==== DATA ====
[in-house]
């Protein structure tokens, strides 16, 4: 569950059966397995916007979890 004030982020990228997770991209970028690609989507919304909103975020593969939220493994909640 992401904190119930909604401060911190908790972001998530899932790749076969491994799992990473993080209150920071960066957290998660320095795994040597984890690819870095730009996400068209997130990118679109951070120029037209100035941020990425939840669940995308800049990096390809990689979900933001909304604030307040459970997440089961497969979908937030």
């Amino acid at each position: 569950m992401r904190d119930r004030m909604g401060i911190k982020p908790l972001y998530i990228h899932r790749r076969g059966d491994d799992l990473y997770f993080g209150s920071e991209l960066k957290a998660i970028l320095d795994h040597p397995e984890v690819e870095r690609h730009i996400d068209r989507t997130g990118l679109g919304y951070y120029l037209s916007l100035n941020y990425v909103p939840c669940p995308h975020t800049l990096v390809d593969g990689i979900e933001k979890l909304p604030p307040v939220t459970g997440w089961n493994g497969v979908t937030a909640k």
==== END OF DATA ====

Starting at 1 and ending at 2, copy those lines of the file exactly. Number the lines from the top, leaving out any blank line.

[in-house]
């Protein structure tokens, strides 16, 4: 569950059966397995916007979890 004030982020990228997770991209970028690609989507919304909103975020593969939220493994909640 992401904190119930909604401060911190908790972001998530899932790749076969491994799992990473993080209150920071960066957290998660320095795994040597984890690819870095730009996400068209997130990118679109951070120029037209100035941020990425939840669940995308800049990096390809990689979900933001909304604030307040459970997440089961497969979908937030």